Tight quads got you down? Don’t despair: foam rolling your quads is quick, it’s easy, and it is truly effective. We’ll show you how to decrease tightness while increasing flexibility and athletic performance; all you need is a foam roller and a few minutes each day. Sound good? Let’s get to it then.
Getting To Know Your Quadriceps
The quads, or quadriceps, are a group of four muscles: the rectus femoris, vastus lateralis, vastus medialis and the vastus intermedius. (What a mouthful!) These muscles are located at the front of your thigh and control movement of the knee. They play a crucial role in walking, running, jumping, and squatting. One of the quad muscles, the rectus femoris, also plays a role in hip flexion. This helps swing your leg forward while walking and running. Finally, the vastus medialis also plays a role in stabilizing the patella and knee joint.
Strong quads, like the epic specimens pictured below, are highly desired by athletes and bodybuilders alike. For athletes, a strong quad will give the explosive acceleration needed for sports like track, soccer, football, etc. However, the training required to build these quads can often lead to strains, over fatigue, and other injuries.
How Quads Become Tight
Now that you know what they do, it’s important to know how we get tight, strained quads, so that you know how to properly address the problem.
Weight training is one of the most common causes of tight quads. Bodybuilders, both traditional and crossfit style, all want super defined quads. This means a lot of squats. After a particularly intense leg day, your quads can often feel very tight and inflexible. Foam rolling your quads is actually a perfect compliment to weight lifting, and squats in particular. I always recommend two foam rolling sessions each day: one either in the morning or evening, and one right before your exercise.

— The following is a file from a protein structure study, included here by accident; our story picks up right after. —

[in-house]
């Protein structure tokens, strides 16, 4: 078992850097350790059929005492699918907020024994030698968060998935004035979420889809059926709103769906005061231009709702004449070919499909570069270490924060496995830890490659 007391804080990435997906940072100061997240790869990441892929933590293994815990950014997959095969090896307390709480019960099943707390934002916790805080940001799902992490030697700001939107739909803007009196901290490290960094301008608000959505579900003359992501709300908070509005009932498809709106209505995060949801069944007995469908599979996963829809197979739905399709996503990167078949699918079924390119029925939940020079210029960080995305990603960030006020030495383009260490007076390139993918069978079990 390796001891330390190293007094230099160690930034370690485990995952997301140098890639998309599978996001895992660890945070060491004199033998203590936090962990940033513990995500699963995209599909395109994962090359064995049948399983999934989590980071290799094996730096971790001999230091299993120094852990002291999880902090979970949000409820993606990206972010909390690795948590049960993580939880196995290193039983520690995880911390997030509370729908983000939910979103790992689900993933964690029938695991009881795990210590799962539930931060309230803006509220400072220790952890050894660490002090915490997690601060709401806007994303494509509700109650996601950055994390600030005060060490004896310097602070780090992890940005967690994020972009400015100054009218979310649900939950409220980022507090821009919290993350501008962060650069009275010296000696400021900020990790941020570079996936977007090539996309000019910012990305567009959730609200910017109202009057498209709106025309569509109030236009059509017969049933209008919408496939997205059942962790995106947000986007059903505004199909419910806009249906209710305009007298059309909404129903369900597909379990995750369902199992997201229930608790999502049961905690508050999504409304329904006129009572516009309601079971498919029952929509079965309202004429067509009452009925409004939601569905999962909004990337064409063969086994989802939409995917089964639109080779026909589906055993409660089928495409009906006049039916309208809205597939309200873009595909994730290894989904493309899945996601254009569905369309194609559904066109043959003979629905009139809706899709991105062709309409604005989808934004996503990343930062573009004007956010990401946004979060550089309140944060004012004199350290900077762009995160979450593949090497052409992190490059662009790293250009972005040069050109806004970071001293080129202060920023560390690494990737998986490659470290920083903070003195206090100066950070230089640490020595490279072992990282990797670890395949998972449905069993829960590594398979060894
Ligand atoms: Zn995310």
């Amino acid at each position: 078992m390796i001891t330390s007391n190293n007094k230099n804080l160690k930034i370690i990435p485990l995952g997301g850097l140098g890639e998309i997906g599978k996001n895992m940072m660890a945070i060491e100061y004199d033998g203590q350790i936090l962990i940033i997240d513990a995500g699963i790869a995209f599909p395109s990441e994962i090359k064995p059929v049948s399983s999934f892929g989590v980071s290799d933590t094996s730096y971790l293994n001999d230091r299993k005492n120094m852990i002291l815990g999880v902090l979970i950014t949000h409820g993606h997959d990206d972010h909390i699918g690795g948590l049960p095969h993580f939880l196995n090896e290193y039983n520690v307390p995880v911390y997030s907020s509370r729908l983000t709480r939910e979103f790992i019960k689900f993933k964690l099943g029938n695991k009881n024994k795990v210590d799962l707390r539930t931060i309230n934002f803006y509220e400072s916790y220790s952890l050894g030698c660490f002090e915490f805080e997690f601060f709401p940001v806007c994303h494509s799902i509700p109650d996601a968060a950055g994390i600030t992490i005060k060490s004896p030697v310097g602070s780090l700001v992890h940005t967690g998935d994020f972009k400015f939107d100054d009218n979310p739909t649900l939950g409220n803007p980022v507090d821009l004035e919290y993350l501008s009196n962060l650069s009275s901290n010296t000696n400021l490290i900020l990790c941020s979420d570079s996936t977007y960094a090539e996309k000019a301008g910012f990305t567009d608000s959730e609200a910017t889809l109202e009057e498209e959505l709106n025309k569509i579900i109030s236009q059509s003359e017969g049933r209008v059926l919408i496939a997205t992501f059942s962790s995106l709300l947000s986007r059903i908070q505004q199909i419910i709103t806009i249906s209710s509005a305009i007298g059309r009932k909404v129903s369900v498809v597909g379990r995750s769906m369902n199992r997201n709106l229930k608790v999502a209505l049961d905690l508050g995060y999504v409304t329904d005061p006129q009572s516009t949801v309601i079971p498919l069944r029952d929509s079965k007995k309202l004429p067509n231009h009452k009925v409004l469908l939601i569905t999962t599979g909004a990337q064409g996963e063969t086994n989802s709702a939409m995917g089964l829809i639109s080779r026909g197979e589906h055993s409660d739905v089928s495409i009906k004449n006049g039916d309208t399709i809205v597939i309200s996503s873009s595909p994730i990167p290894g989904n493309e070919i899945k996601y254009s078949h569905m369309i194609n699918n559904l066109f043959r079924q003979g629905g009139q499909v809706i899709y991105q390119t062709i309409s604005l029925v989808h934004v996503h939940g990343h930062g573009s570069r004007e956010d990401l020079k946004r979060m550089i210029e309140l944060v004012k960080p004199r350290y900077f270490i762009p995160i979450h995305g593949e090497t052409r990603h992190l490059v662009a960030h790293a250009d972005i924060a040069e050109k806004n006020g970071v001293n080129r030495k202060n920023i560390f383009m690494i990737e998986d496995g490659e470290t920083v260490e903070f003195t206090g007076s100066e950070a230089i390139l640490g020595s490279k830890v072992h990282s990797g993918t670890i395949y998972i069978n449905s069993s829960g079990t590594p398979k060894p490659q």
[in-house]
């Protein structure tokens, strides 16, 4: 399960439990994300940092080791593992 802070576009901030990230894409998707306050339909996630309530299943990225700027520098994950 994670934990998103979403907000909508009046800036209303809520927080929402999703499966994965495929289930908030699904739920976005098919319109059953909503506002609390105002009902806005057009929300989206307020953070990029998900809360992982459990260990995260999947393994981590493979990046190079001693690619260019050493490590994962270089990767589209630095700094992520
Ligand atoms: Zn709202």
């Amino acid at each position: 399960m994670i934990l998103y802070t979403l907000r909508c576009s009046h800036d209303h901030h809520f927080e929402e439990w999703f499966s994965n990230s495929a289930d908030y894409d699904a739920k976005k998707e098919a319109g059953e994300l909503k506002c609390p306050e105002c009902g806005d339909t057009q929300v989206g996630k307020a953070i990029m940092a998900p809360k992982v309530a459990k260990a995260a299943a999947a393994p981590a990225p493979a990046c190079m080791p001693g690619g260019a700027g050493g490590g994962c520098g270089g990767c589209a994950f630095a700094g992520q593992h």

Over training is another culprit. Given that the quads are responsible for explosive acceleration, you probably won’t be surprised to hear that often times when accelerating explosively, one might hurt their quad. This happens a lot when athletes aren’t properly warmed up. The recommendation here is to do dynamic stretching, not static stretching, before beginning your running. Then, start with slower pace runs before your sprints. Finally, if possible, do uphill sprints before starting flat sprints. Now you can go all out and be less likely to suffer from tight quads afterwards.
Muscle imbalance is a common cause of tight quads in runners. This condition is caused when the hamstrings are much stronger than the quadriceps. Along with foam rolling, the recommendation is to add more quad-specific strength conditioning.
Strained quadriceps is an actual injury, a tearing away of the quadriceps muscle fiber from the bone. This is most common in martial artists, but still appears in other athletes.
How To Foam Roll Your Quads
Tip: Because the quads are generally pretty thick and muscly, we find that people tend to prefer a firmer foam roller. Using something like the TriggerPoint GRID foam roller will ensure that you’re able to penetrate deeper into the muscle tissue, to really work the fascia and get out any lingering knots.